The party was centered in London but extended throughout England. The author cites exceedingly interesting contemporary testimony on the organization and methods of operation of their party apparatus: the regular meetings of their top political committee, the work of their Agents, the collection of funds, their printing problems, etc.

The mass petition was the principal means they used to inform and arouse the people. These petitions containing the demands of the people were widely circulated for signatures, submitted to Parliament, and backed up by meetings and demonstrations.

The Levellers were the first to encourage women to participate in political activity. In one of the petitions offered in their name the women asserted that they had “an equal interest with the men of the nation in its liberties and securities.” They did not go so far, however, as to ask for woman suffrage. The Levellers likewise linked themselves with the rank-and-file insurgents of Cromwell’s New Model Army. They supported elections of soldier’s delegates and the agitation of the soldier’s committees which took up their grievances and favored a popular militia, democratically controlled. Most of the Agitators in the revolutionary army either belonged to the Levellers or were inspired by their ideas.

Both the Cromwellians and the Levellers moved forward to a Republic. But each strove for a new government modelled upon the different class interests they fought for. The Cromwellians wanted a bourgeois regime in which sovereignty was concentrated in the hands of the large property owners. The Levellers demanded a democratic republic based upon the power of the people and responsive to their demands.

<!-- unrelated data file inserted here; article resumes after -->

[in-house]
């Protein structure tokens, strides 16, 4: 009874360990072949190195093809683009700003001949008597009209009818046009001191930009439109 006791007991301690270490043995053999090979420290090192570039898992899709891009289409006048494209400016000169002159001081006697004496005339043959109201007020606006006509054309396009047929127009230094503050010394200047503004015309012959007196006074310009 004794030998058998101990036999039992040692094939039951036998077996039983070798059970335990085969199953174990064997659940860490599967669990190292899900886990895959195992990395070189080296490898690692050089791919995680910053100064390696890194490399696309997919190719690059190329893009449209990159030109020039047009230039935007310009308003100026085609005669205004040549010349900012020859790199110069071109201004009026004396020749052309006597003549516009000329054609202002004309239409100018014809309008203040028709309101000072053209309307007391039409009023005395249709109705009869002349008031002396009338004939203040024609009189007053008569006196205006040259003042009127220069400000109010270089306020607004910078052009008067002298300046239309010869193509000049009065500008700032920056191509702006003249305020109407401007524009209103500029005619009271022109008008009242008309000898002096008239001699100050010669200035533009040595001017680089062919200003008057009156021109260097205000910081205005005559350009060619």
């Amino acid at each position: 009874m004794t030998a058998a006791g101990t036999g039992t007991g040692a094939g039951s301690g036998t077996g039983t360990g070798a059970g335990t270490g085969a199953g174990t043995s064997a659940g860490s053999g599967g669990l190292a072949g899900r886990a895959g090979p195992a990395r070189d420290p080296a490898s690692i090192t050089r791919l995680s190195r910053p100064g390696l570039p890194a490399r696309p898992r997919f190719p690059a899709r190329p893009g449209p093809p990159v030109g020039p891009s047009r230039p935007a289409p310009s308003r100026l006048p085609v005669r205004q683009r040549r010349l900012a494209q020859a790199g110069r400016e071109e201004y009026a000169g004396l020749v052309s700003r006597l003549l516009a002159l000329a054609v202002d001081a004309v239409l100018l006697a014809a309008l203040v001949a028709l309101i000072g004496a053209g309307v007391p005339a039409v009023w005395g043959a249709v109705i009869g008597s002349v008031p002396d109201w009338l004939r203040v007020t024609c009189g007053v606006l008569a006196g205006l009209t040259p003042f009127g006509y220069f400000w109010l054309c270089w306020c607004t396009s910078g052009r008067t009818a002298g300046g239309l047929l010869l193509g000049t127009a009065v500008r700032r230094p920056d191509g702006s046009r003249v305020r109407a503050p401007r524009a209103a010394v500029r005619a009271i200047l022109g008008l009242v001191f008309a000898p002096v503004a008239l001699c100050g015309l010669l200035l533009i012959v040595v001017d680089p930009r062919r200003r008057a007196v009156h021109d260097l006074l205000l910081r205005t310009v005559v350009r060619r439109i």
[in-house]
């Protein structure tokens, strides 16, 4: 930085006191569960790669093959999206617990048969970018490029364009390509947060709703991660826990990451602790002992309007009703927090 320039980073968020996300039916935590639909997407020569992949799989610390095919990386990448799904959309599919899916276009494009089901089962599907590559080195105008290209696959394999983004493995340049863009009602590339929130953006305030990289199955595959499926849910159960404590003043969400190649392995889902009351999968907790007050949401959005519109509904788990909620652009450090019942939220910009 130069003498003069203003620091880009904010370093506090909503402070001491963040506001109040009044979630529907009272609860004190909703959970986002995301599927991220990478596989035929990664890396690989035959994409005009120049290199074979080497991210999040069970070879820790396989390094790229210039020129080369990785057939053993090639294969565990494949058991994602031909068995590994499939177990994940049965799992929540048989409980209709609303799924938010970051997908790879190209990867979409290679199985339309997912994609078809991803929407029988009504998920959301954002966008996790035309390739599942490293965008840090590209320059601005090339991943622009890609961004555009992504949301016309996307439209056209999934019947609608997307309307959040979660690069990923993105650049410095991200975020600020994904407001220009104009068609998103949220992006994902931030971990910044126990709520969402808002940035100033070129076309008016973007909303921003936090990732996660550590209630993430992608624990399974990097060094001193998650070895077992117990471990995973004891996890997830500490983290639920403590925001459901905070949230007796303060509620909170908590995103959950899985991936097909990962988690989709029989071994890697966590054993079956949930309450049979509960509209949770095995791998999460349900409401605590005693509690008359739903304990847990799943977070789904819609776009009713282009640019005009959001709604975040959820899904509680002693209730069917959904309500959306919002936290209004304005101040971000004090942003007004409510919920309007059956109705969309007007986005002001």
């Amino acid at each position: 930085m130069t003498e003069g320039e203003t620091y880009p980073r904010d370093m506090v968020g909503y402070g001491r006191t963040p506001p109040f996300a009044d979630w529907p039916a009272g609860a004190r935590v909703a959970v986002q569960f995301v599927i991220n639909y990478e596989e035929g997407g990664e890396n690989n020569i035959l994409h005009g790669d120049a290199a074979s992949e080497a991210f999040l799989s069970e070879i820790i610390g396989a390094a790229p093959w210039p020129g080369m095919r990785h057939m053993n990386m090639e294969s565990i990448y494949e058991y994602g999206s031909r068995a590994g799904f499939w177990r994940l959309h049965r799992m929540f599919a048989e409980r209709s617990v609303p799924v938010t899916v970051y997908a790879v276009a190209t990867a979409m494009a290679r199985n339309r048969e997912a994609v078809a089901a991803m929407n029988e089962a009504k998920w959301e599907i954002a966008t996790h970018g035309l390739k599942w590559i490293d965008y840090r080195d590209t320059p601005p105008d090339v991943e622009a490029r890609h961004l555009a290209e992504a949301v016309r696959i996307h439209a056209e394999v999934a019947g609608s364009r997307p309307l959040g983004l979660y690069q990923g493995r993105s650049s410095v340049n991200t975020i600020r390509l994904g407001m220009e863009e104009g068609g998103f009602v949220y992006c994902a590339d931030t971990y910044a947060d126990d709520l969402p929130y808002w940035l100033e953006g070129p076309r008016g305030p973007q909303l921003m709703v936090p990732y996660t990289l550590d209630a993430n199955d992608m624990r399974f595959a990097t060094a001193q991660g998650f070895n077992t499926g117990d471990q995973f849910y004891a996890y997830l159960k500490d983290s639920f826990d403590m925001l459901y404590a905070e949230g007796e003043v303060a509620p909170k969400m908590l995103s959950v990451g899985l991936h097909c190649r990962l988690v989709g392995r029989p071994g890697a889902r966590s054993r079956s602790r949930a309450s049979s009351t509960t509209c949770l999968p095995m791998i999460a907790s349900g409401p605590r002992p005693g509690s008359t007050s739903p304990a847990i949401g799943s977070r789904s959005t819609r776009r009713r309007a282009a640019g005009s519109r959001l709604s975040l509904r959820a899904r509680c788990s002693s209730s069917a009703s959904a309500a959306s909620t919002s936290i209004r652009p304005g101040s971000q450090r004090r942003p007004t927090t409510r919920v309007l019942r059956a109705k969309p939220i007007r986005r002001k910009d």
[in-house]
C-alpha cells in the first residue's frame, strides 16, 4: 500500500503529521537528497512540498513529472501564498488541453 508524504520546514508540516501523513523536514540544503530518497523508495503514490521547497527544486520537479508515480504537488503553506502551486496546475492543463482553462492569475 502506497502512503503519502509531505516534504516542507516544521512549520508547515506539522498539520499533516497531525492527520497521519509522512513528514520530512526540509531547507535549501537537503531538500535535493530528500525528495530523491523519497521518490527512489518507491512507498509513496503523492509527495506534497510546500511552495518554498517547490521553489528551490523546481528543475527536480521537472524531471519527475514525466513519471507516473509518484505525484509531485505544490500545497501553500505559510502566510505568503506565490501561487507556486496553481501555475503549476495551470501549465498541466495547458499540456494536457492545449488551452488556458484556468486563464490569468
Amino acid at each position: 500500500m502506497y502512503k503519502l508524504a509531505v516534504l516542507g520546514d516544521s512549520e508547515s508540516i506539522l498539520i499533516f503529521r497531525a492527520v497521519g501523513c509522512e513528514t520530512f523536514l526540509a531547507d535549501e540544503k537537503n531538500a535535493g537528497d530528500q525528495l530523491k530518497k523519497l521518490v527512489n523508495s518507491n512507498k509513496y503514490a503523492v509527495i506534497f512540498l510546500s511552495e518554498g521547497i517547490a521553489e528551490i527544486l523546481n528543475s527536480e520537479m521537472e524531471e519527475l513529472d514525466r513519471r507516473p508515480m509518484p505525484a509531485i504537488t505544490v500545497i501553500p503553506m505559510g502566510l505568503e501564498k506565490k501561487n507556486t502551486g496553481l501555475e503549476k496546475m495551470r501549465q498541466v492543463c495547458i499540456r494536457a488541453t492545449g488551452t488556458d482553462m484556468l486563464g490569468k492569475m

The irrepressible conflict between the big bourgeoisie and squirearchy headed by Cromwell and the plebian forces in the country and the army led by the Levellers came to a showdown in 1649. The discontent in the army broke out into mutiny. Cromwell was overheard to say: “There was no other way to deal with these men, but to break them to pieces ... if you do not break them, they will break you.” This he proceeded to do. While Parliament tried the Leveller leaders for sedition, Cromwell crushed the revolt of the Agitators in his regiments.

Upon the consolidation of Cromwell’s dictatorship the Levellers declined, disintegrated and disappeared as an organized force. During the 1650’s their leaders either retired from revolutionary politics, returned to their businesses and made money, or else became absorbed in religious mysticism.

The author approaches the Levellers and interprets their movement from the standpoint of an academic liberal. But his careful documentation of their ideas and activities makes this work valuable to anyone interested in seeing how a radical party of the petty-bourgeois democratic type is formed.

Although the Levellers were active for only a few years on the stage of history, they left a durable imprint on the development of democratic thought. Overton, for example, was the author of Man’s Mortallitie, one of the earliest materialist works in English. The Leveller movement illustrates how a revolutionary group which itself never attains the heights of power can nevertheless profoundly affect the course of a great revolution and fertilize progressive tendencies for centuries thereafter.

The spirit of that “good old cause” is movingly conveyed by the last words addressed to his supporters by Richard Overton:

“If I have been a little too sharp in my advice and admonishment, impute it I pray you to the heat of my zeal and ardent affections to the promotion of that Cause; for truly to me it is as the life of my life; without it I’m nothing, with it I live.”


Last updated on: 11.2.2006